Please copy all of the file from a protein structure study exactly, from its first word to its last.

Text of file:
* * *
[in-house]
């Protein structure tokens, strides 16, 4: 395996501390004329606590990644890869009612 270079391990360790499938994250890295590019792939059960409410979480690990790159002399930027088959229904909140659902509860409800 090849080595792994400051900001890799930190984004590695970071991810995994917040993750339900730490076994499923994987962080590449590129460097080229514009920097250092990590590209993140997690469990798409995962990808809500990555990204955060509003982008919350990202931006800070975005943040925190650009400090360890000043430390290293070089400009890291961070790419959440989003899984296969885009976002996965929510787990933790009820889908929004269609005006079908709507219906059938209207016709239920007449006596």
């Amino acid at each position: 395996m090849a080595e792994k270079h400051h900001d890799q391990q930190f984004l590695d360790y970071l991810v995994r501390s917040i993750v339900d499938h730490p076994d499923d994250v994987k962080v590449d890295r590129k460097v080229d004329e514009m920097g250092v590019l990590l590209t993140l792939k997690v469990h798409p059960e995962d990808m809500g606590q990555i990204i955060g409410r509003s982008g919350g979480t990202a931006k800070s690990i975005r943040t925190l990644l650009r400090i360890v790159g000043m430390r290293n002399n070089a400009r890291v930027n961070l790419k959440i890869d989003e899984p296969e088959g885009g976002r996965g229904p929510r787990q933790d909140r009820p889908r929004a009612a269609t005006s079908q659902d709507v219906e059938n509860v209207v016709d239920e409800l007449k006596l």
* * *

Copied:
[in-house]
């Protein structure tokens, strides 16, 4: 395996501390004329606590990644890869009612 270079391990360790499938994250890295590019792939059960409410979480690990790159002399930027088959229904909140659902509860409800 090849080595792994400051900001890799930190984004590695970071991810995994917040993750339900730490076994499923994987962080590449590129460097080229514009920097250092990590590209993140997690469990798409995962990808809500990555990204955060509003982008919350990202931006800070975005943040925190650009400090360890000043430390290293070089400009890291961070790419959440989003899984296969885009976002996965929510787990933790009820889908929004269609005006079908709507219906059938209207016709239920007449006596």
């Amino acid at each position: 395996m090849a080595e792994k270079h400051h900001d890799q391990q930190f984004l590695d360790y970071l991810v995994r501390s917040i993750v339900d499938h730490p076994d499923d994250v994987k962080v590449d890295r590129k460097v080229d004329e514009m920097g250092v590019l990590l590209t993140l792939k997690v469990h798409p059960e995962d990808m809500g606590q990555i990204i955060g409410r509003s982008g919350g979480t990202a931006k800070s690990i975005r943040t925190l990644l650009r400090i360890v790159g000043m430390r290293n002399n070089a400009r890291v930027n961070l790419k959440i890869d989003e899984p296969e088959g885009g976002r996965g229904p929510r787990q933790d909140r009820p889908r929004a009612a269609t005006s079908q659902d709507v219906e059938n509860v209207v016709d239920e409800l007449k006596l």